Sevington gives cause for concern

Importers face unpredictable bills from HMRC

There are no redeeming features of the purpose-built customs inspection facility close to the Eurotunnel terminal. Sevington will be remembered for its brutally sparse amenities, more an abandoned building site rather than a conduit of international trade. Even though the British taxpayer poured at least 120 million pounds into the place, there is no way that any of it went into amenities for lorry drivers, such as a food outlet for those kept on site for a day or more. An Italian driver was given directions for a MacDonalds takeaway more than a mile away, when he asked about catering arrangements during a 55-hour wait. Water is available for lorry drivers, but neither tea nor the continental working beverage of choice, coffee, is anywhere to be seen. 

The purpose of the visit is food inspection, but Sevingdon has a growing catalogue of problems.  There are no guarantees that having waited four hours or more to have goods inspected the goods will still be saleable at the end of the process. There is no way that HMRC will take any form of liability for breakages and rough handling of fragile goods, particularly plants. Retailers are refusing damaged consignments, in one case estimated at EUR 40,000 (GBP 37,700). 

Over the past six weeks since the second phase of BTOM, 2,500 Dutch lorries have travelled to the UK, with 125 being “turned out” in HMRC slang. The Dutch haulage industry body Transport en Logistiek Nederland (TLN), remains supportive of Britain’s BTOM plan, with a polite but firm report outlining the Dutch hauliers’ reservations  with the status quo, making tactful suggestions for improvements. At this point it should be made clear that while most people would assume that the Border Transfer Operating Model is an administrative framework to manage the flow of goods efficiently. There is a more sinister, or cynical view that runs through the British establishment from its very origin. Had the government spent £120 million or more on a state of the art logistical platform, eyebrows might have been raised. But spending on that scale to create an environment that brutalises all those who come into contact with it and pitilessly crushes any possible interest in wanting to move to Britain was fine. Publishing under his pen name George Orwell, journalist Eric Blair captured this elusive maverick mindset writing under the setting sun of a crumbling empire. Orwell’s accounts of such incidents as the shooting of a working elephant juxtaposes the credentials of the imperialist administrators and the lives of those they exploited. Only we wouldn’t say exploited if we could get out of it: Orwell saw to it that we can’t.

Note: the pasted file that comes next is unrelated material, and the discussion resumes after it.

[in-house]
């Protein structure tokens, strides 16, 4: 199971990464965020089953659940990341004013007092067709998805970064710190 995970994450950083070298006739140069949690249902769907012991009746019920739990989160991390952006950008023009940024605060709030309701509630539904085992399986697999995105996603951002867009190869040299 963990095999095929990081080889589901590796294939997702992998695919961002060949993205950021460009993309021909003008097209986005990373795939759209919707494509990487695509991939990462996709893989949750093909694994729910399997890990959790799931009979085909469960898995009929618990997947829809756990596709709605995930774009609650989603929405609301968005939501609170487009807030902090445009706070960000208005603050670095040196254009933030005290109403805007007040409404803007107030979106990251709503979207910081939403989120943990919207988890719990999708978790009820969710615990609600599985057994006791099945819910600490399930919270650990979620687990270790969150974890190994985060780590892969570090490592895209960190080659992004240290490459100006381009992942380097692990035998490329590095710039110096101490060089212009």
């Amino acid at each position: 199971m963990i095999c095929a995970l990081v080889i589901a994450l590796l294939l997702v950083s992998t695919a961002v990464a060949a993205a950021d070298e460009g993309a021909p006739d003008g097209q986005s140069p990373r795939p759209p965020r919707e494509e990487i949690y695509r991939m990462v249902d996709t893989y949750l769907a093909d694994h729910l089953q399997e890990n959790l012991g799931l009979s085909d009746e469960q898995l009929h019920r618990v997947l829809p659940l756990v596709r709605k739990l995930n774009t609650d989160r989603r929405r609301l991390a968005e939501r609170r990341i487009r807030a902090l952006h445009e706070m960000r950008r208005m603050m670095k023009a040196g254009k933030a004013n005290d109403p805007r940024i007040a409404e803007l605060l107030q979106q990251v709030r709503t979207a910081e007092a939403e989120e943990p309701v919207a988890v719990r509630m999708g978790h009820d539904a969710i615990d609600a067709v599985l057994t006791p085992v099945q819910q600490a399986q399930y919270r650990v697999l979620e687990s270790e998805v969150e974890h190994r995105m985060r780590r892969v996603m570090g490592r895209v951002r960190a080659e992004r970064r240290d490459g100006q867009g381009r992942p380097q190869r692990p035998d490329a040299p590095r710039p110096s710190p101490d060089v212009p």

What today’s generation of administrators is doing would make sense to a commentator like Orwell. He would understand the previous government’s obsession with small boats: the symbolism of inbound asylum seekers; the fear and loathing of exotic languages; the lingering smell of spices that grow in crowded corners which are ill-suited to mechanised agriculture. These are the roots of racism and prejudice, tinged with guilt for the massacres that were carried out in the name of civilisation. We must first slay the ghosts of oppression that our ancestors pretended to ignore, hardening their hearts and blocking their ears the while.

It is against this backdrop that we need to look at the operational shortcomings of BTOM. Start with the inspection processes and the sketchy way they operate. EU sampling rates, for instance, would normally start at 100% for new third country businesses (Brexit assumes tabla rasa.) easing off  over a period of time to, say, 35% after a year so of solid compliance. Sevington is sampling 5% at most, and struggling with it. There is no way a long term target of 100% could be achieved, nor would it serve any useful purpose once compliance levels have been established. TNL is concerned by wide variations in prices for testing at privately-owned facilities, citing fees ranging from £300 to £750, with additional surcharges for weekends and bank holidays. This leads to uncertainty for costings, resulting in financial losses and operational constraints. What is more, any non-food consignments that are travelling on the same trailer as food products selected for testing face an average surcharge of £13. Go figure.There are also issues with the flow and quality of information coming back from BCP. The Dutch hauliers urged the British authorities to communicate in real time, since saving messages sent as an overnight email is not a lot of help in the real world. Likewise, linking the Common Health Entry Document for Plants and Plant Products (CHED-PP) with the Goods Movement Reference number (GMR) would make it easier to identify consignments that will undergo  testing later on. As for handling standards, TNL was scathing. Not least because HMRC does not take any liability for damage caused during product checks. The Dutch hauliers would like to see staff trained to a higher standard and suggest that drivers would be well-qualified to advise on reloading fragile plants after inspection. While on the subject of drivers, none of them took on the job to spend hours in a sensory deprivation decor, often for hours on end. They are routinely barred from leaving the site or are required to surrender the keys to their vehicles as a condition of going outside for a breath of fresh air. TNL is receiving calls from members who have lost money due to rough handling of fragile goods. There have also been cases of inspectors not turning up or being taken off one inspection to attend another. The lack of any form of product liability on the HMRC inspectors is a recurring theme, but the tone of the TNL assessment is constructive and polite, as the industry body offers to help to resolve some of the issues the HMRC faces. It has published a four-page report on the subject. Expect the temperature to rise in July, when the first batch of invoices go out for Common User Charge payments from April 30 onwards. There are suggestions that it will be tricky to match up consignments, locations and testing in a coherent narrative adding up to some serious money. Watch this space.